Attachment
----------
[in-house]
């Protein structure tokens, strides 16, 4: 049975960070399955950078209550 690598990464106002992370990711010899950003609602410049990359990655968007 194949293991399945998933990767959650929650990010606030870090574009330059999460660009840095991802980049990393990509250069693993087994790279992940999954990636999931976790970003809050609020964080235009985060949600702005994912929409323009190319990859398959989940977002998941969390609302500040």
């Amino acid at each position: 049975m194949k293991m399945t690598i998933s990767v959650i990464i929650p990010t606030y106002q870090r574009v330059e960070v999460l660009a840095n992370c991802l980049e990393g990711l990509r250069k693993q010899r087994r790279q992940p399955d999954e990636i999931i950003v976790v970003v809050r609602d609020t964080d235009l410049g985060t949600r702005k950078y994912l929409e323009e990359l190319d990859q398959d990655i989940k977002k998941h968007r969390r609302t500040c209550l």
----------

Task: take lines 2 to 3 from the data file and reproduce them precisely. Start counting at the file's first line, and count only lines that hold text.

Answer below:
């Protein structure tokens, strides 16, 4: 049975960070399955950078209550 690598990464106002992370990711010899950003609602410049990359990655968007 194949293991399945998933990767959650929650990010606030870090574009330059999460660009840095991802980049990393990509250069693993087994790279992940999954990636999931976790970003809050609020964080235009985060949600702005994912929409323009190319990859398959989940977002998941969390609302500040």
């Amino acid at each position: 049975m194949k293991m399945t690598i998933s990767v959650i990464i929650p990010t606030y106002q870090r574009v330059e960070v999460l660009a840095n992370c991802l980049e990393g990711l990509r250069k693993q010899r087994r790279q992940p399955d999954e990636i999931i950003v976790v970003v809050r609602d609020t964080d235009l410049g985060t949600r702005k950078y994912l929409e323009e990359l190319d990859q398959d990655i989940k977002k998941h968007r969390r609302t500040c209550l």